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I have been hearing a lot of good things about DVCS systems, in particular about bazaar. Apart from the concept of distributed repository, I see two main advantages being touted: the merge is better automated, and the rename is handled right.

Could someone please point me at some text explaining how exactly the improvements work? How does bazaar know that I renamed a file? What if I rename two files as part of the same commit? What happens when I refactor by putting half of the file's contents into a new file, re-indenting everything and losing some whitespace in nearly every line?

In other words, I'd like to hear from people using bazaar (or another DVCS) in real life, or from people who know how it (they) works. Is the merge really that much better? And how is it achieved?

Related question, with a useful answer:

Why is branching and merging easier in Mercurial than in Subversion?

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7 Answers 7

up vote 2 down vote accepted

Merge is not intrinsically better in DVCS, it is just that they would be practically very difficult to use if the branch/merge did not work correctly (svn arguably does not implement branching/merging correctly), because instead of making a checkout, you are making a new branch everytime you start working on a project from an existing code. I think some proprietary, centralized SCS do handle merge/branch correctly.

The way it works for all of them is to record every commit in a Directly Acyclic Graph (DAG), and from this, you have different merge strategies available. Here you can find more information:


At least hg, bzr and git can use external merge utilities.

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DVCS achieve better merges by tracking the parent revisions of merges. In Subversion, when you merge one branch into another, you lose information about where the merge originated from. In a DVCS like Bazaar or Git, the "merged" revision ends up with two parent revisions.

Renaming is handled differently between DVCS's. Git, for example, does not track renaming at all because it wasn't important to Linus. Mercurial records them as "copy old file to new, delete old". According to Mark Shuttleworth, founder of Canonical, Darcs and Bazaar are the only DVCS's that handle file renaming correctly.

How does bazaar know that I renamed a file?

Renames are specified by the user, just like adding or removing files. Use the "bzr rename <old> <new>" command to mark files or directories for renaming. If you've already renamed a file in the tree, you can use the "--after" option.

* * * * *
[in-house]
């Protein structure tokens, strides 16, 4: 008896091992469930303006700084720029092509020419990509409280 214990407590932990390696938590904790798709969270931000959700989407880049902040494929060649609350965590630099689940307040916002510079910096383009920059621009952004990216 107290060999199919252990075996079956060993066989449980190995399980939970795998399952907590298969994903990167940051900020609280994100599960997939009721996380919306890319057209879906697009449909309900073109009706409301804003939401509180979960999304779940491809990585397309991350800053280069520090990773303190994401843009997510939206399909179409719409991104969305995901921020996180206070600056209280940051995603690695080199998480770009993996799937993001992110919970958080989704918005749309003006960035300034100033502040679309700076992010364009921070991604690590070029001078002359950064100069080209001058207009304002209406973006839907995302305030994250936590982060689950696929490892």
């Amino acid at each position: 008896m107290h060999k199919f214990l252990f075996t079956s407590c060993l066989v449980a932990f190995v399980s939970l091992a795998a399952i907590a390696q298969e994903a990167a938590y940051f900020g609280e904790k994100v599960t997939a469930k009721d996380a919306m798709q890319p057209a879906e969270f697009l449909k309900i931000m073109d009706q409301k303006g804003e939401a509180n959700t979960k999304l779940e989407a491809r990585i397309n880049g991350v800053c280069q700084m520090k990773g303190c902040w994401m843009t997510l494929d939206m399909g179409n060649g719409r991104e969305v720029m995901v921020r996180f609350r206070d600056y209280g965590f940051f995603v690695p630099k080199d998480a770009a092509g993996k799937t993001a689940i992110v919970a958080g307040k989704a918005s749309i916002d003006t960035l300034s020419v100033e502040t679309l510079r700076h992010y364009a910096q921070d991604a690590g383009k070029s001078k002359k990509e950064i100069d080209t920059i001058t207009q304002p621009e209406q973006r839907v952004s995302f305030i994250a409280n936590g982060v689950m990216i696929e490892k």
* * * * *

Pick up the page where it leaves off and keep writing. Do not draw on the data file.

What if I rename two files as part of the same commit?

Then you type "bzr rename <old> <new>" once for each file. Bazaar doesn't try to guess which files have been renamed.

What happens when I refactor by putting half of the file's contents into a new file, re-indenting everything and losing some whitespace in nearly every line?

Then you type "bzr add" on the new file, since you're not really renaming it.

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The following is a discussion of how darcs (http://darcs.net) deals with patches - http://darcs.net/manual/node9.html.

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I'm not familiar with bazaar, but git doesn't track file renames. To git, this looks like a delete and an add. However, git is smart enough to see that the contents of the file already exist in its repository and will track their position in the system. If you split files up or merge them it's smart enough to keep track of segments of code (blobs) and store that information too.

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Please change the title. Your question seems to be specifically about bazaar, and has nothing to do with DVCS in general. Or you really have two unrelated questions: (1) How does bazaar handle renames, and (2) How do DVCS products handle merges?

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@Kristopher Johnson: I am interested in how DVCS handle renames, file splitting, indentation changes and other things related to major refactoring when the time comes to merge the changes. I've already learned (from the answer by Kyle) that git is trying to track pieces of text rather than files. It would be nice to get a description on how git tracks pieces of text (what is the algorithm/heuristics used).

I did hear that Bazaar handles rename in a particularly interesting fashion, but this is not the sole topic of the question. Sorry if the question was muddled.

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